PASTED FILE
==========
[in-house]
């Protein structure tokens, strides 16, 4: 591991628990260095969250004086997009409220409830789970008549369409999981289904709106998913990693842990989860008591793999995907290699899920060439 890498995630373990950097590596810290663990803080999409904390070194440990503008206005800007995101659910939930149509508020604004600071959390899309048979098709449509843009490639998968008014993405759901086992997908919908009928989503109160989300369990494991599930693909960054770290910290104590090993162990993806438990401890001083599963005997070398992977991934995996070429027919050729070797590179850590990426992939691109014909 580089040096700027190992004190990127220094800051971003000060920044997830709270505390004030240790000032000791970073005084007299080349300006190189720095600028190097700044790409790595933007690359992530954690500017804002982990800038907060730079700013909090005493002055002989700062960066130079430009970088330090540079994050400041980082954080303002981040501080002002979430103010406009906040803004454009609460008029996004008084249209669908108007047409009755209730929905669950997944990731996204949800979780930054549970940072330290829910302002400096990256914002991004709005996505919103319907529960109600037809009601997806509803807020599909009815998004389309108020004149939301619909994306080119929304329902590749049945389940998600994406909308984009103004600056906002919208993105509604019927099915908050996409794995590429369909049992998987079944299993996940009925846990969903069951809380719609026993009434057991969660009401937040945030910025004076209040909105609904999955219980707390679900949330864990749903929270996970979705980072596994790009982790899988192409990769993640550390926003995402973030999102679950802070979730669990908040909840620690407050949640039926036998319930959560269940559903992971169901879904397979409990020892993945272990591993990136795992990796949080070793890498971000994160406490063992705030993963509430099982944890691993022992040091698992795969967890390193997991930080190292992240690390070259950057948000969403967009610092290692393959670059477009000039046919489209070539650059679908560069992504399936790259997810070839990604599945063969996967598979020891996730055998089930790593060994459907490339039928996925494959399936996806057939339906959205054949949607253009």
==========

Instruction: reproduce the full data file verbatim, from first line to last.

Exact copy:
[in-house]
């Protein structure tokens, strides 16, 4: 591991628990260095969250004086997009409220409830789970008549369409999981289904709106998913990693842990989860008591793999995907290699899920060439 890498995630373990950097590596810290663990803080999409904390070194440990503008206005800007995101659910939930149509508020604004600071959390899309048979098709449509843009490639998968008014993405759901086992997908919908009928989503109160989300369990494991599930693909960054770290910290104590090993162990993806438990401890001083599963005997070398992977991934995996070429027919050729070797590179850590990426992939691109014909 580089040096700027190992004190990127220094800051971003000060920044997830709270505390004030240790000032000791970073005084007299080349300006190189720095600028190097700044790409790595933007690359992530954690500017804002982990800038907060730079700013909090005493002055002989700062960066130079430009970088330090540079994050400041980082954080303002981040501080002002979430103010406009906040803004454009609460008029996004008084249209669908108007047409009755209730929905669950997944990731996204949800979780930054549970940072330290829910302002400096990256914002991004709005996505919103319907529960109600037809009601997806509803807020599909009815998004389309108020004149939301619909994306080119929304329902590749049945389940998600994406909308984009103004600056906002919208993105509604019927099915908050996409794995590429369909049992998987079944299993996940009925846990969903069951809380719609026993009434057991969660009401937040945030910025004076209040909105609904999955219980707390679900949330864990749903929270996970979705980072596994790009982790899988192409990769993640550390926003995402973030999102679950802070979730669990908040909840620690407050949640039926036998319930959560269940559903992971169901879904397979409990020892993945272990591993990136795992990796949080070793890498971000994160406490063992705030993963509430099982944890691993022992040091698992795969967890390193997991930080190292992240690390070259950057948000969403967009610092290692393959670059477009000039046919489209070539650059679908560069992504399936790259997810070839990604599945063969996967598979020891996730055998089930790593060994459907490339039928996925494959399936996806057939339906959205054949949607253009």